The current system is a subjective one, it changes every year, and half the teams know going into the season they are not allowed to win the national championship even if they go undefeated. That goes against my entire concept of fairness.

Also, note that I wasn't saying Boise State should be in the national championship game - just eligible to keep pursuing the championship until somebody knocks them off. I'm using Boise State's plight as perhaps the best reason why there should be a larger system in place for determining a national champion than just narrowing it down to two teams.

I can't really "prove" my point any better than that. It comes down to opinions and feelings about what's fair and what's not. So if people think I'm wrong about my definition of fairness, then like I said, I'm all ears ...

CrimeNotes said...

Here's the critical difference. College football involves a huge number of IA teams that play no more than 13 games in a season. There is inevitably a disparity in the quality of the teams that they play. If there were a per se rule that said any undefeated team automatically is guaranteed a shot at the title in (let's say) an eight-game playoff, that gives an incentive for 1.) major conference programs to go further in scheduling weak non-conference opponents, 2.) encourages unafffiliated programs to schedule extremely weak opposition (hypothetical: you have a truly grant Notre Dame team; under this system they could schedule absolutely no one but 2-10 mid-majors and skate to a hypothetical playoff with fewer injuries), 3.) could hypothetically encourage good programs to become unaffiliated in order to schedule patsies (that may not be so crazy in light of the ACC/Big East realignment, though less of a risk with Big 10/SEC teams) and 4.) could exclude 11-1 Michigan, two-loss USC, two-loss LSU, two-loss Oklahoma, etc. etc. in favor of an undefeated Utah, an undefeated Boise State, undefeated Fresno State, etc. etc. I understand what you're saying, but i think that fairness is measured in all kinds of ways. An undefeated NFL team or a baseball team with a .700 winning percentage is guaranteed to have faced opposition equal to or in rough parity with its peers. Due to the existence of conferences, regional rivalries, and a limited number of games, that is simply not possible in college football. So you ask yourself: Is there more virtue in the incentives and consequences of your bright-line rule, or in a system that relies more on human judgment, with the understanding that the built-in flexibility may, on occasion, lead to a result that some find unpalateable?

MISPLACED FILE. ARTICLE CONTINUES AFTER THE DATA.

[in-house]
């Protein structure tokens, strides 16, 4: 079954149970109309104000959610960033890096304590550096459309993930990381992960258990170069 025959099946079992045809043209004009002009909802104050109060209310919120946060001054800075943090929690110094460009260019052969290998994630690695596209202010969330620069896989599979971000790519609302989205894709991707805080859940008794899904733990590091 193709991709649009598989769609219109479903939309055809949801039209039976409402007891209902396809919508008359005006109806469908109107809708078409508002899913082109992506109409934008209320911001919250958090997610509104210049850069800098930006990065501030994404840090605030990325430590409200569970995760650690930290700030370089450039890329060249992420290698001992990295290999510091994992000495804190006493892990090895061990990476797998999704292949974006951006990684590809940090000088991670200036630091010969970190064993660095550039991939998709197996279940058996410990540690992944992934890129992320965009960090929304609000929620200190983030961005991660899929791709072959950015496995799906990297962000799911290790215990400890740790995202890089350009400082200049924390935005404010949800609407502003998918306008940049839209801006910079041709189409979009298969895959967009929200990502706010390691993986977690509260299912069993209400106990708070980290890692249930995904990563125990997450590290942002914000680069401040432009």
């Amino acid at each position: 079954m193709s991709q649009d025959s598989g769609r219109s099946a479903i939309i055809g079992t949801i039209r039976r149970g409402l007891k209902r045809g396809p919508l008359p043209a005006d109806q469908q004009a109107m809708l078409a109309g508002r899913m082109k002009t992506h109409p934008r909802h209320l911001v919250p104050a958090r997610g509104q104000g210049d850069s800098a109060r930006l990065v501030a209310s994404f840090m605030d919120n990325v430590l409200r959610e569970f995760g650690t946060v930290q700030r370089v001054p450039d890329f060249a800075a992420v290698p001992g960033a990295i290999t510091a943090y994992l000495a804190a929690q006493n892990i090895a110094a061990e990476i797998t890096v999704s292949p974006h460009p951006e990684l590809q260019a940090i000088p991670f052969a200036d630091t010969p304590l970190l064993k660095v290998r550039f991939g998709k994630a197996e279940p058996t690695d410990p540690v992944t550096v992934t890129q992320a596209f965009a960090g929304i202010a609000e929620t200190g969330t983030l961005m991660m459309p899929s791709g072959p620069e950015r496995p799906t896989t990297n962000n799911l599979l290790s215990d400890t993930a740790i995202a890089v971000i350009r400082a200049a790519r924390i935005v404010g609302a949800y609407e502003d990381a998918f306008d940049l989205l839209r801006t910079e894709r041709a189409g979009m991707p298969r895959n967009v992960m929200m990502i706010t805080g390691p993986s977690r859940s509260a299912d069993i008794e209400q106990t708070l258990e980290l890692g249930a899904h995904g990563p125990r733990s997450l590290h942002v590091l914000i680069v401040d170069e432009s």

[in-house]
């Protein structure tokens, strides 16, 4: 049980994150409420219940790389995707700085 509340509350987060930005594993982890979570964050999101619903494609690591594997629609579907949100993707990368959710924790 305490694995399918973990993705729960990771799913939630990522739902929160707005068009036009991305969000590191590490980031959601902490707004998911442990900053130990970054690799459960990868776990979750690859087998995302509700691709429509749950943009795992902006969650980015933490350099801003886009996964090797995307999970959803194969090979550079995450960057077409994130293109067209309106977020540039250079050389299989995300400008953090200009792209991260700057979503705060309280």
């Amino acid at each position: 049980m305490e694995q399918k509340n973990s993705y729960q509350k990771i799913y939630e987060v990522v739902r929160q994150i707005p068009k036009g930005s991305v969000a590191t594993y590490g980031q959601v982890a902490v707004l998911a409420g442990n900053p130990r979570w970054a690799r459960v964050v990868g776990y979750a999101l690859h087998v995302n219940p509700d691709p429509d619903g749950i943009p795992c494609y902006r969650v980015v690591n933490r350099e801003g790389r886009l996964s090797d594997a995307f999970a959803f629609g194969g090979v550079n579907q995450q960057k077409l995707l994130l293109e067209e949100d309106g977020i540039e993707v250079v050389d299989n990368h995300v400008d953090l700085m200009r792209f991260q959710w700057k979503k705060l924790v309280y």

22280 said...

I wasn't saying there should be a per se rule on behalf of undefeated teams. In the system I outlined two weeks or so ago, the champions of each conference would be thrown into a national playoff and nobody else would get in. Notre Dame would be in if it finishes in the top 12 of the computer rankings or whatever the rule is now.

I only brought up the plight of certain undefeated teams because that's the most prominent of the many injustices brought about by the current system. Teams shouldn't be knocked out of the national championship race without actually losing, and this is one reason why it's nonsensical to narrow the field from 119 teams to 2 in one stage. Maybe 40% of the time, two teams clearly rise above the rest. The other 60% of the time, you end up choosing the national championship matchup based on a giant guessing game.

I actually think my plan would do the opposite of what you say. There would be more blockbuster nonconference games because nonconference losses wouldn't hurt as much as they do now.

But really, I'd just like to see an objective system in place for determining a national champion, instead of a subjective one. Where you see flexibility I see politics and bias involved where there is no place for it.

The obvious downside to my system is that you'd have a few seemingly undeserving teams in the national playoffs - such as Troy, which won the Sun Belt Conference with a 7-5 record this year. That's a small price to pay.

I take a "better 10 guilty go free than 1 innocent be imprisoned" approach to this. Better to let a few questionable teams in every year than risk shutting out a legitimate national championship contender like Auburn two years ago.